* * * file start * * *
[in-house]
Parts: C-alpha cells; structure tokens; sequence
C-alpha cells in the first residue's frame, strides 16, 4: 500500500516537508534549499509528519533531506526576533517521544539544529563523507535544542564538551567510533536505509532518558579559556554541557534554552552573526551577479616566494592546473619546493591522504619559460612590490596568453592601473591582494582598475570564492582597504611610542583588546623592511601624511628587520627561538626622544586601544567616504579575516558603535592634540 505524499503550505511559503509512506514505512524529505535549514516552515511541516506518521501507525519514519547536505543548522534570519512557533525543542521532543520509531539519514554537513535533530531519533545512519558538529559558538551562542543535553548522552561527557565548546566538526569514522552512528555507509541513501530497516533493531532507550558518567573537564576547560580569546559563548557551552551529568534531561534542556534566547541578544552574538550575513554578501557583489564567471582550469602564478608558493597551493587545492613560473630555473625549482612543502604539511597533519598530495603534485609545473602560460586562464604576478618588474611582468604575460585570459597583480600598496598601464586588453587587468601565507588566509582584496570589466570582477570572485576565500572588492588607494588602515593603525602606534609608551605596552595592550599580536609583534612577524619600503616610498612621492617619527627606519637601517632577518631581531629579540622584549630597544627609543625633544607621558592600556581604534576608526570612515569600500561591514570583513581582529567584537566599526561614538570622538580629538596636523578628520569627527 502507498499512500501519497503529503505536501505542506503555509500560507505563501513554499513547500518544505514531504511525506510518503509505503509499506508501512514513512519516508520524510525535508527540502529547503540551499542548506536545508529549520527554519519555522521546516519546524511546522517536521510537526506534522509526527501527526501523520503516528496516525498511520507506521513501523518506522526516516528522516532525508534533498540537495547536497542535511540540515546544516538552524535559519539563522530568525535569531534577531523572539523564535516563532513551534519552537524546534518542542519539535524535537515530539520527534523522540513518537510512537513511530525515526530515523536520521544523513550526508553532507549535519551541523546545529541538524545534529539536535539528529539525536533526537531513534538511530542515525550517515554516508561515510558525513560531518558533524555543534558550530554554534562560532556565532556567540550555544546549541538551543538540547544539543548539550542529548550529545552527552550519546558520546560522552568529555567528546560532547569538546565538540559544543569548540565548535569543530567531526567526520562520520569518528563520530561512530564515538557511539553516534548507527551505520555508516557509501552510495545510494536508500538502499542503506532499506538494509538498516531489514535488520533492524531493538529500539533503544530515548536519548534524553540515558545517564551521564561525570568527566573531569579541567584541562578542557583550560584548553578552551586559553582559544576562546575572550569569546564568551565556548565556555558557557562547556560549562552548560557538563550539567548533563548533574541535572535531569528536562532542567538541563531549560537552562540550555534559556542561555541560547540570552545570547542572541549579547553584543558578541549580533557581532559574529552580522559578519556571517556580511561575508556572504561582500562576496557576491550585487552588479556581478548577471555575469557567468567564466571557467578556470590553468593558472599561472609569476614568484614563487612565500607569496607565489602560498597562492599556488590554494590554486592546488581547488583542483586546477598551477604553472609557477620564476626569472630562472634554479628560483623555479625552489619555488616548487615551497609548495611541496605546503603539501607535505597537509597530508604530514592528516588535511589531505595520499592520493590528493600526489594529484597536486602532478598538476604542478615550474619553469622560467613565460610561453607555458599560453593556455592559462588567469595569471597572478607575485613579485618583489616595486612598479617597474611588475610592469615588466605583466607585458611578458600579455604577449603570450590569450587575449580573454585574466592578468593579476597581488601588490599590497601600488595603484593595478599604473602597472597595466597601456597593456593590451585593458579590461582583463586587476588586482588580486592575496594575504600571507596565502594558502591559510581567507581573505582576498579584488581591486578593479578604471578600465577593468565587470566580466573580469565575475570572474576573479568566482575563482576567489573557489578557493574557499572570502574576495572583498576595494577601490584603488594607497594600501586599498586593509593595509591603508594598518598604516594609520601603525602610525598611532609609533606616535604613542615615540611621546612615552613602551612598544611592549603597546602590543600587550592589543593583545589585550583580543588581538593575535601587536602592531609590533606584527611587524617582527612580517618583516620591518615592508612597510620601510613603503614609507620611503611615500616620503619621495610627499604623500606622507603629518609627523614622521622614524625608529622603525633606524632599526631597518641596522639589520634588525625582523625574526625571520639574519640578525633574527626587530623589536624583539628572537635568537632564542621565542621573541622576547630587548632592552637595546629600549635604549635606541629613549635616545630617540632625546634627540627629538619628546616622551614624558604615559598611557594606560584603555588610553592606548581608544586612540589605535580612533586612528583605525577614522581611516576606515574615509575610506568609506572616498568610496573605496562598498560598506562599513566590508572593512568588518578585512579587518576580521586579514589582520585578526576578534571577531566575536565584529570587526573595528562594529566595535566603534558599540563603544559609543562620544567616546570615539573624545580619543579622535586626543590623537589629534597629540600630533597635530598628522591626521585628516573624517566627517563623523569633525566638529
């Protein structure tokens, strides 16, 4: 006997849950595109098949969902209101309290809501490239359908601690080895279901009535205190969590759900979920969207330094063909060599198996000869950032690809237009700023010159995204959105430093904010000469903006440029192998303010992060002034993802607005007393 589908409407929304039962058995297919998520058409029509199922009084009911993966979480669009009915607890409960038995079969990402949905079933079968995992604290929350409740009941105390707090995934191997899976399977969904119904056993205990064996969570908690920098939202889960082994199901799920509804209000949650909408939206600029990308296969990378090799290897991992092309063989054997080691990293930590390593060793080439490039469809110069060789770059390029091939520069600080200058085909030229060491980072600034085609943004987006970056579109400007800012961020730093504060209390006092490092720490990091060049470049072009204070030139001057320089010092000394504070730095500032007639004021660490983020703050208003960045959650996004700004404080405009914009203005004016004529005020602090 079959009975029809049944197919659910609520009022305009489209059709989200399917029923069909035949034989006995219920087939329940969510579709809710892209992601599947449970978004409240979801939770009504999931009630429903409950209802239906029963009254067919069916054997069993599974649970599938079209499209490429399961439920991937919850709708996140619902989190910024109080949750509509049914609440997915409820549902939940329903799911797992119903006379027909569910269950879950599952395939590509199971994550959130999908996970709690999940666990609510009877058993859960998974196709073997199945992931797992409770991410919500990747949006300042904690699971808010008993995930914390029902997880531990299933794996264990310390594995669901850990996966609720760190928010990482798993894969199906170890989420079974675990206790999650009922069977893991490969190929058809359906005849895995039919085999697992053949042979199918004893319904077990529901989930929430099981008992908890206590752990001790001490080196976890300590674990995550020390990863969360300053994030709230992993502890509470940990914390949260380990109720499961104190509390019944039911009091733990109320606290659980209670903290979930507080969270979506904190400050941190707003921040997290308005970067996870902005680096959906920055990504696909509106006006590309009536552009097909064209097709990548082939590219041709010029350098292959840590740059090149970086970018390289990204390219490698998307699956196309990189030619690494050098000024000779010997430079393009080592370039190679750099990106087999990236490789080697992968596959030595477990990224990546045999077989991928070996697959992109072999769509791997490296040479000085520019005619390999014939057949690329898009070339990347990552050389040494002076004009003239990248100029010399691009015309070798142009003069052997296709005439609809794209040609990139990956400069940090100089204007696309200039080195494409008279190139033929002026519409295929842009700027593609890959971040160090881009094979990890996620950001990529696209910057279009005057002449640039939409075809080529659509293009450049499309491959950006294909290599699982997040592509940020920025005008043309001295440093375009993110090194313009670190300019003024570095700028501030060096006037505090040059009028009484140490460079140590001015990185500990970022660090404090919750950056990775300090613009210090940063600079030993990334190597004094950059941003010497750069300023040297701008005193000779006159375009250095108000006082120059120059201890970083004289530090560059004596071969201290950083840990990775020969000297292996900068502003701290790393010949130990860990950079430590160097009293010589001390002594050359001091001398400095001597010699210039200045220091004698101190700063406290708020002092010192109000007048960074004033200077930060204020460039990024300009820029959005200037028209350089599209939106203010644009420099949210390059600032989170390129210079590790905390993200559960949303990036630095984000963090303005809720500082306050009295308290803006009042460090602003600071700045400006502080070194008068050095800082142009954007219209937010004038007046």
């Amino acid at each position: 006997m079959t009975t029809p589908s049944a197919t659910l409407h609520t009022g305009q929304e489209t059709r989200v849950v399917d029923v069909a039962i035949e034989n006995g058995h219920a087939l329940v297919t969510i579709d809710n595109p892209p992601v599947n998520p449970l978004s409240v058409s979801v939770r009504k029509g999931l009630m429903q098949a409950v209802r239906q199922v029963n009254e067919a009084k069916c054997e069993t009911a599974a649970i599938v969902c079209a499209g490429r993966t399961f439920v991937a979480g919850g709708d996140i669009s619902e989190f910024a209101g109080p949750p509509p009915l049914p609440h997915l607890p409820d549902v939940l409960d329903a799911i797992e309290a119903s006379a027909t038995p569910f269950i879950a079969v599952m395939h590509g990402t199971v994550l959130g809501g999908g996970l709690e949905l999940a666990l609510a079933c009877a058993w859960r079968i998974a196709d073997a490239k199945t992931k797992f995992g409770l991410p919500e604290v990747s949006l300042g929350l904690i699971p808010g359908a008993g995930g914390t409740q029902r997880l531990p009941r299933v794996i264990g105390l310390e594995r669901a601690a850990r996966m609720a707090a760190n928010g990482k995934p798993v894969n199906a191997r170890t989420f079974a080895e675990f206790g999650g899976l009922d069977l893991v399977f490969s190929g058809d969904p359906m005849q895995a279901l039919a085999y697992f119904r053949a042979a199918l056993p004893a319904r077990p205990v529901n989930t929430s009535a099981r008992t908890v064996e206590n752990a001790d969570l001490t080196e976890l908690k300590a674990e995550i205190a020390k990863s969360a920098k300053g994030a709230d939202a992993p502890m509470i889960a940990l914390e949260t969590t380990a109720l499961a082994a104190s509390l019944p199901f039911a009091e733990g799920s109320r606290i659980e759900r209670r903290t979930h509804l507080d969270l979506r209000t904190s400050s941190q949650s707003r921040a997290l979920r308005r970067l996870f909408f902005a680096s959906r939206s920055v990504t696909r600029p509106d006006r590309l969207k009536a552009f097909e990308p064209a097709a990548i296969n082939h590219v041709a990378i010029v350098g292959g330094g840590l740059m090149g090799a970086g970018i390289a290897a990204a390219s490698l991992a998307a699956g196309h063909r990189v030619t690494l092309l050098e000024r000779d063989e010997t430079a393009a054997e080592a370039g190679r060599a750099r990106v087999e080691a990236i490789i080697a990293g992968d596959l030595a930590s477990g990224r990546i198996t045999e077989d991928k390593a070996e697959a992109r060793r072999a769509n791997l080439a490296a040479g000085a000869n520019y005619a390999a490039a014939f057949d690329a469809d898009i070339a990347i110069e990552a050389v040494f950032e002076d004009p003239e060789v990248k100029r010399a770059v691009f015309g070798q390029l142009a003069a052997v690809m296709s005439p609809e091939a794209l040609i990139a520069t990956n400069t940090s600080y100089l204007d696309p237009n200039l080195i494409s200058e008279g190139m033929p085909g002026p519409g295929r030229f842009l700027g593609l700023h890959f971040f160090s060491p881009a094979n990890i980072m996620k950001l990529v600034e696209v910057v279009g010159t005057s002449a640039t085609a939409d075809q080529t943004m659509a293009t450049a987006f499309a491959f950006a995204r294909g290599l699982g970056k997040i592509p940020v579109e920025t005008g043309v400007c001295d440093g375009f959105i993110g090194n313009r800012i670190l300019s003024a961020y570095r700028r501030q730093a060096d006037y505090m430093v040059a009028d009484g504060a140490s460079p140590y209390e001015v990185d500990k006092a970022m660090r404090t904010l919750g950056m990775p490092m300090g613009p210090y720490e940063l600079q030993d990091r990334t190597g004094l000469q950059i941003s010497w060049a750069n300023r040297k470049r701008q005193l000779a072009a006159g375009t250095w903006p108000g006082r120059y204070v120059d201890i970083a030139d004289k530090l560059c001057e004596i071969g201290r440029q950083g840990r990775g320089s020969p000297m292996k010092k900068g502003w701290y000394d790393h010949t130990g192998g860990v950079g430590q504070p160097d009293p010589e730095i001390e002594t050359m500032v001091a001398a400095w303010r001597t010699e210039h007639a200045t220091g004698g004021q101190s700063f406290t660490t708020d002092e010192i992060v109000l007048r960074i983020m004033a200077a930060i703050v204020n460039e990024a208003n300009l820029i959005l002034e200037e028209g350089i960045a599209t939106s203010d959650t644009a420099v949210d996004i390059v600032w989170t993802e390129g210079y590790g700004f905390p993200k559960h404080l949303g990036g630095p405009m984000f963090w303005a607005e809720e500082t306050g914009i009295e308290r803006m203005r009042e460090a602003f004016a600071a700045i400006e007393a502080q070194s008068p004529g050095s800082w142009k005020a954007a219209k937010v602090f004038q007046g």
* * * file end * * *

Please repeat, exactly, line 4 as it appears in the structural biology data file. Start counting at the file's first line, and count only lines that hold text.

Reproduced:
């Protein structure tokens, strides 16, 4: 006997849950595109098949969902209101309290809501490239359908601690080895279901009535205190969590759900979920969207330094063909060599198996000869950032690809237009700023010159995204959105430093904010000469903006440029192998303010992060002034993802607005007393 589908409407929304039962058995297919998520058409029509199922009084009911993966979480669009009915607890409960038995079969990402949905079933079968995992604290929350409740009941105390707090995934191997899976399977969904119904056993205990064996969570908690920098939202889960082994199901799920509804209000949650909408939206600029990308296969990378090799290897991992092309063989054997080691990293930590390593060793080439490039469809110069060789770059390029091939520069600080200058085909030229060491980072600034085609943004987006970056579109400007800012961020730093504060209390006092490092720490990091060049470049072009204070030139001057320089010092000394504070730095500032007639004021660490983020703050208003960045959650996004700004404080405009914009203005004016004529005020602090 079959009975029809049944197919659910609520009022305009489209059709989200399917029923069909035949034989006995219920087939329940969510579709809710892209992601599947449970978004409240979801939770009504999931009630429903409950209802239906029963009254067919069916054997069993599974649970599938079209499209490429399961439920991937919850709708996140619902989190910024109080949750509509049914609440997915409820549902939940329903799911797992119903006379027909569910269950879950599952395939590509199971994550959130999908996970709690999940666990609510009877058993859960998974196709073997199945992931797992409770991410919500990747949006300042904690699971808010008993995930914390029902997880531990299933794996264990310390594995669901850990996966609720760190928010990482798993894969199906170890989420079974675990206790999650009922069977893991490969190929058809359906005849895995039919085999697992053949042979199918004893319904077990529901989930929430099981008992908890206590752990001790001490080196976890300590674990995550020390990863969360300053994030709230992993502890509470940990914390949260380990109720499961104190509390019944039911009091733990109320606290659980209670903290979930507080969270979506904190400050941190707003921040997290308005970067996870902005680096959906920055990504696909509106006006590309009536552009097909064209097709990548082939590219041709010029350098292959840590740059090149970086970018390289990204390219490698998307699956196309990189030619690494050098000024000779010997430079393009080592370039190679750099990106087999990236490789080697992968596959030595477990990224990546045999077989991928070996697959992109072999769509791997490296040479000085520019005619390999014939057949690329898009070339990347990552050389040494002076004009003239990248100029010399691009015309070798142009003069052997296709005439609809794209040609990139990956400069940090100089204007696309200039080195494409008279190139033929002026519409295929842009700027593609890959971040160090881009094979990890996620950001990529696209910057279009005057002449640039939409075809080529659509293009450049499309491959950006294909290599699982997040592509940020920025005008043309001295440093375009993110090194313009670190300019003024570095700028501030060096006037505090040059009028009484140490460079140590001015990185500990970022660090404090919750950056990775300090613009210090940063600079030993990334190597004094950059941003010497750069300023040297701008005193000779006159375009250095108000006082120059120059201890970083004289530090560059004596071969201290950083840990990775020969000297292996900068502003701290790393010949130990860990950079430590160097009293010589001390002594050359001091001398400095001597010699210039200045220091004698101190700063406290708020002092010192109000007048960074004033200077930060204020460039990024300009820029959005200037028209350089599209939106203010644009420099949210390059600032989170390129210079590790905390993200559960949303990036630095984000963090303005809720500082306050009295308290803006009042460090602003600071700045400006502080070194008068050095800082142009954007219209937010004038007046």